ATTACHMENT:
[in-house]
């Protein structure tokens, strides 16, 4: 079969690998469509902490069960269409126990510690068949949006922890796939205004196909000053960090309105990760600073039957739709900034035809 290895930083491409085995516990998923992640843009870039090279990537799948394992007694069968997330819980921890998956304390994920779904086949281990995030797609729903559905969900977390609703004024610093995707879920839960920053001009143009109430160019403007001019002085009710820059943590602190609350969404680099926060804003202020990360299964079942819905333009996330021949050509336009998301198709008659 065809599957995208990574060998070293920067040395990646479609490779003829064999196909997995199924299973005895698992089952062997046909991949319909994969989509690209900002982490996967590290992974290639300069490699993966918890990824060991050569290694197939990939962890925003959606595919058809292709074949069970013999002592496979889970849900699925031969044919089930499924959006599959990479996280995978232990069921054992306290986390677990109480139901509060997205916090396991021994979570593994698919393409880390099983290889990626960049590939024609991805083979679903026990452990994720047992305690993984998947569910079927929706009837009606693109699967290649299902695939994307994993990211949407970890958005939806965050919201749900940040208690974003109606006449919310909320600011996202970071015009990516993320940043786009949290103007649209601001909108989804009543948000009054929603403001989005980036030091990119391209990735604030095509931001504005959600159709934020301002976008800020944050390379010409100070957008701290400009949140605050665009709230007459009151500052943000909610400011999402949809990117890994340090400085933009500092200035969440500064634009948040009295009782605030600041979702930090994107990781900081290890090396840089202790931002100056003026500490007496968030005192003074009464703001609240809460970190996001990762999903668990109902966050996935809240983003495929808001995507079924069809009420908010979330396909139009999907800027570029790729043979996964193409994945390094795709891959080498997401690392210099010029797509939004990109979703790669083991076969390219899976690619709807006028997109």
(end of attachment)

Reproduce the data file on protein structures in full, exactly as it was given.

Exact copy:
[in-house]
């Protein structure tokens, strides 16, 4: 079969690998469509902490069960269409126990510690068949949006922890796939205004196909000053960090309105990760600073039957739709900034035809 290895930083491409085995516990998923992640843009870039090279990537799948394992007694069968997330819980921890998956304390994920779904086949281990995030797609729903559905969900977390609703004024610093995707879920839960920053001009143009109430160019403007001019002085009710820059943590602190609350969404680099926060804003202020990360299964079942819905333009996330021949050509336009998301198709008659 065809599957995208990574060998070293920067040395990646479609490779003829064999196909997995199924299973005895698992089952062997046909991949319909994969989509690209900002982490996967590290992974290639300069490699993966918890990824060991050569290694197939990939962890925003959606595919058809292709074949069970013999002592496979889970849900699925031969044919089930499924959006599959990479996280995978232990069921054992306290986390677990109480139901509060997205916090396991021994979570593994698919393409880390099983290889990626960049590939024609991805083979679903026990452990994720047992305690993984998947569910079927929706009837009606693109699967290649299902695939994307994993990211949407970890958005939806965050919201749900940040208690974003109606006449919310909320600011996202970071015009990516993320940043786009949290103007649209601001909108989804009543948000009054929603403001989005980036030091990119391209990735604030095509931001504005959600159709934020301002976008800020944050390379010409100070957008701290400009949140605050665009709230007459009151500052943000909610400011999402949809990117890994340090400085933009500092200035969440500064634009948040009295009782605030600041979702930090994107990781900081290890090396840089202790931002100056003026500490007496968030005192003074009464703001609240809460970190996001990762999903668990109902966050996935809240983003495929808001995507079924069809009420908010979330396909139009999907800027570029790729043979996964193409994945390094795709891959080498997401690392210099010029797509939004990109979703790669083991076969390219899976690619709807006028997109």